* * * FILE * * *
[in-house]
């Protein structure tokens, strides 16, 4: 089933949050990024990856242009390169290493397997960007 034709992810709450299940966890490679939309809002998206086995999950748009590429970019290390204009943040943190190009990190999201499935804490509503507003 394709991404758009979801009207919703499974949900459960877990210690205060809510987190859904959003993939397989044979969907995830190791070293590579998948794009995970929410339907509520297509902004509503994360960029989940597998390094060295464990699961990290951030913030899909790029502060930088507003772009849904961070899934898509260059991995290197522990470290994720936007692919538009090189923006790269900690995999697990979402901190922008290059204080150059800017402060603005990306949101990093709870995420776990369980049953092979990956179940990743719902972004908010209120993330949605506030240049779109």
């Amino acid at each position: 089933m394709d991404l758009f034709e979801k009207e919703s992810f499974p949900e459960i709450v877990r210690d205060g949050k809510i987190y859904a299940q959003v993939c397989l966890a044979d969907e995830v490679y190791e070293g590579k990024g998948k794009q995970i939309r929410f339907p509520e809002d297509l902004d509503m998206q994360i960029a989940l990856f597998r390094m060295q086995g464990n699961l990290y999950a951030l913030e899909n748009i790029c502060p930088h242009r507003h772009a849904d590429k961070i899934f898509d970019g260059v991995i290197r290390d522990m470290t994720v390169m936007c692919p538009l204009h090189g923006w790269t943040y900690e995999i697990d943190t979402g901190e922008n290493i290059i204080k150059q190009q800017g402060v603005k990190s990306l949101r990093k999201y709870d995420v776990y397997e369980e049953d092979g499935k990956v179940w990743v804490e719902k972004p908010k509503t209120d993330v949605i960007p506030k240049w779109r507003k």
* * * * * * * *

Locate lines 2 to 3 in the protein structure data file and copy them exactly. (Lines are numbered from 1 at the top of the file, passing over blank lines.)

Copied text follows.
């Protein structure tokens, strides 16, 4: 089933949050990024990856242009390169290493397997960007 034709992810709450299940966890490679939309809002998206086995999950748009590429970019290390204009943040943190190009990190999201499935804490509503507003 394709991404758009979801009207919703499974949900459960877990210690205060809510987190859904959003993939397989044979969907995830190791070293590579998948794009995970929410339907509520297509902004509503994360960029989940597998390094060295464990699961990290951030913030899909790029502060930088507003772009849904961070899934898509260059991995290197522990470290994720936007692919538009090189923006790269900690995999697990979402901190922008290059204080150059800017402060603005990306949101990093709870995420776990369980049953092979990956179940990743719902972004908010209120993330949605506030240049779109």
């Amino acid at each position: 089933m394709d991404l758009f034709e979801k009207e919703s992810f499974p949900e459960i709450v877990r210690d205060g949050k809510i987190y859904a299940q959003v993939c397989l966890a044979d969907e995830v490679y190791e070293g590579k990024g998948k794009q995970i939309r929410f339907p509520e809002d297509l902004d509503m998206q994360i960029a989940l990856f597998r390094m060295q086995g464990n699961l990290y999950a951030l913030e899909n748009i790029c502060p930088h242009r507003h772009a849904d590429k961070i899934f898509d970019g260059v991995i290197r290390d522990m470290t994720v390169m936007c692919p538009l204009h090189g923006w790269t943040y900690e995999i697990d943190t979402g901190e922008n290493i290059i204080k150059q190009q800017g402060v603005k990190s990306l949101r990093k999201y709870d995420v776990y397997e369980e049953d092979g499935k990956v179940w990743v804490e719902k972004p908010k509503t209120d993330v949605i960007p506030k240049w779109r507003k």